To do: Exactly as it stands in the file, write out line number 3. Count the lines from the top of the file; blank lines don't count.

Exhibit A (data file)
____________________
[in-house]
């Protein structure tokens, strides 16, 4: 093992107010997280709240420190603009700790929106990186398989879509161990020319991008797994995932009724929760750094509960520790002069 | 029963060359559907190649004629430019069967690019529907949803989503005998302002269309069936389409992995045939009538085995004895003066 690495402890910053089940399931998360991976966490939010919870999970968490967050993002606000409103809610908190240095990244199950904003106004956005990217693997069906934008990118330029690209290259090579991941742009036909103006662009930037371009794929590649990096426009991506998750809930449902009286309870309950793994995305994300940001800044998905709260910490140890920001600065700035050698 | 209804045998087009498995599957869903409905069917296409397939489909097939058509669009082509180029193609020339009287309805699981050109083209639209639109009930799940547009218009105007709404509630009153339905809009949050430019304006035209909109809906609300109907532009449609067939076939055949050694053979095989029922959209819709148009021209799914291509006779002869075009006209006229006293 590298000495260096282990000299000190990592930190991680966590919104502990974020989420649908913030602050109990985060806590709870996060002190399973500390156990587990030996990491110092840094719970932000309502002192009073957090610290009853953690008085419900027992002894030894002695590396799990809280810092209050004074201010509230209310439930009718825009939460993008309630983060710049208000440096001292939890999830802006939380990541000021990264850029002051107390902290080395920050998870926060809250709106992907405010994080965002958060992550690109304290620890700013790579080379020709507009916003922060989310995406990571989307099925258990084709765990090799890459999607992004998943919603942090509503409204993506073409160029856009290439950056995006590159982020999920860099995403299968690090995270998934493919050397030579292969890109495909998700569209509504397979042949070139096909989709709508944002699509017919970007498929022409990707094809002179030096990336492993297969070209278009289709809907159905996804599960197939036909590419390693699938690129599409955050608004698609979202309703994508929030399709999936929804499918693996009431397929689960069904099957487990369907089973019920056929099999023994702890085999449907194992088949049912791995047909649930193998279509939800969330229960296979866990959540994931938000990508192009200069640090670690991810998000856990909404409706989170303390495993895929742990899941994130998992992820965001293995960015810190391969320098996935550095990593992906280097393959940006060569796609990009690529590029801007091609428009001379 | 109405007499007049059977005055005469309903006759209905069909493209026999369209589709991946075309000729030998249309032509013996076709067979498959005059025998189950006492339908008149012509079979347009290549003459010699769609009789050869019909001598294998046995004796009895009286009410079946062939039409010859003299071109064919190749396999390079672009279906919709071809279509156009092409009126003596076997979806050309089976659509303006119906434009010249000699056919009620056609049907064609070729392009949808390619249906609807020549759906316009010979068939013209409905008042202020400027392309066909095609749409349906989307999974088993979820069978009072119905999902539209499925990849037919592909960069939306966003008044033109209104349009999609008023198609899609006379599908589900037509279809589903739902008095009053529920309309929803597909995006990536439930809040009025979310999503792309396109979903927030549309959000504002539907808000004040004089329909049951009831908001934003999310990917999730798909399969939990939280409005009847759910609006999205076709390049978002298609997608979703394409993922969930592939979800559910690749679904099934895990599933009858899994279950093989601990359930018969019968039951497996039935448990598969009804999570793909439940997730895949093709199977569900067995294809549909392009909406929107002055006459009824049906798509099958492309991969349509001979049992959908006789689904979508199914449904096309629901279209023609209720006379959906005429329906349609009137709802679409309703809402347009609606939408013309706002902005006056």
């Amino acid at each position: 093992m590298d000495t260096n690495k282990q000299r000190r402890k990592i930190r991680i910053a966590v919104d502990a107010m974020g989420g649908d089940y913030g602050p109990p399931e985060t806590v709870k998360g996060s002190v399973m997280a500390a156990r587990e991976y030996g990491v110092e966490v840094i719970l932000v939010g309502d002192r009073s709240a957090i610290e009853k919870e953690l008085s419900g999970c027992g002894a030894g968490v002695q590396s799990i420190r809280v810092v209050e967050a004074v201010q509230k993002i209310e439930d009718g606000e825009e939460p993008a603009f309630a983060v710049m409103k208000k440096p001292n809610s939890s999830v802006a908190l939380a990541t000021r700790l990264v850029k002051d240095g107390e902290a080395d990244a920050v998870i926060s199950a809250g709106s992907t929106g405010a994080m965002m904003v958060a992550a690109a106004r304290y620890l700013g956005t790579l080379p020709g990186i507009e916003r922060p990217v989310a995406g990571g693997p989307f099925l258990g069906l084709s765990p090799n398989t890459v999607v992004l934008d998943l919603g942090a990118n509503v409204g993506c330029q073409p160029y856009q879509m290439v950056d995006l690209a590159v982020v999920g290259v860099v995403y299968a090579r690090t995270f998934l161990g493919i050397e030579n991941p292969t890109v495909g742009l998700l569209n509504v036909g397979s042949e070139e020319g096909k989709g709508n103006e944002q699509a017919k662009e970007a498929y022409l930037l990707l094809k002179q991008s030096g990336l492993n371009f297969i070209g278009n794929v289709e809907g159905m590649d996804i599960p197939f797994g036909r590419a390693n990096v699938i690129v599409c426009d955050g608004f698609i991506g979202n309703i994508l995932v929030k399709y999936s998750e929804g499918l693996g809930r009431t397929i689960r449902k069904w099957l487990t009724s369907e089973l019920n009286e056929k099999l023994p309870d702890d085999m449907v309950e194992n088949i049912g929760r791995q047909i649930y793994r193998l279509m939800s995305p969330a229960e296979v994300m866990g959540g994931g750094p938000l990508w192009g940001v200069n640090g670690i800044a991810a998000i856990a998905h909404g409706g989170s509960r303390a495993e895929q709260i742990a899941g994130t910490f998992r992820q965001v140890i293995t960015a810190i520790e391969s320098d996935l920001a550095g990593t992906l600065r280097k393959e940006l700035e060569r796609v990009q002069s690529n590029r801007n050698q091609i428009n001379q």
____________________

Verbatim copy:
């Amino acid at each position: 093992m590298d000495t260096n690495k282990q000299r000190r402890k990592i930190r991680i910053a966590v919104d502990a107010m974020g989420g649908d089940y913030g602050p109990p399931e985060t806590v709870k998360g996060s002190v399973m997280a500390a156990r587990e991976y030996g990491v110092e966490v840094i719970l932000v939010g309502d002192r009073s709240a957090i610290e009853k919870e953690l008085s419900g999970c027992g002894a030894g968490v002695q590396s799990i420190r809280v810092v209050e967050a004074v201010q509230k993002i209310e439930d009718g606000e825009e939460p993008a603009f309630a983060v710049m409103k208000k440096p001292n809610s939890s999830v802006a908190l939380a990541t000021r700790l990264v850029k002051d240095g107390e902290a080395d990244a920050v998870i926060s199950a809250g709106s992907t929106g405010a994080m965002m904003v958060a992550a690109a106004r304290y620890l700013g956005t790579l080379p020709g990186i507009e916003r922060p990217v989310a995406g990571g693997p989307f099925l258990g069906l084709s765990p090799n398989t890459v999607v992004l934008d998943l919603g942090a990118n509503v409204g993506c330029q073409p160029y856009q879509m290439v950056d995006l690209a590159v982020v999920g290259v860099v995403y299968a090579r690090t995270f998934l161990g493919i050397e030579n991941p292969t890109v495909g742009l998700l569209n509504v036909g397979s042949e070139e020319g096909k989709g709508n103006e944002q699509a017919k662009e970007a498929y022409l930037l990707l094809k002179q991008s030096g990336l492993n371009f297969i070209g278009n794929v289709e809907g159905m590649d996804i599960p197939f797994g036909r590419a390693n990096v699938i690129v599409c426009d955050g608004f698609i991506g979202n309703i994508l995932v929030k399709y999936s998750e929804g499918l693996g809930r009431t397929i689960r449902k069904w099957l487990t009724s369907e089973l019920n009286e056929k099999l023994p309870d702890d085999m449907v309950e194992n088949i049912g929760r791995q047909i649930y793994r193998l279509m939800s995305p969330a229960e296979v994300m866990g959540g994931g750094p938000l990508w192009g940001v200069n640090g670690i800044a991810a998000i856990a998905h909404g409706g989170s509960r303390a495993e895929q709260i742990a899941g994130t910490f998992r992820q965001v140890i293995t960015a810190i520790e391969s320098d996935l920001a550095g990593t992906l600065r280097k393959e940006l700035e060569r796609v990009q002069s690529n590029r801007n050698q091609i428009n001379q």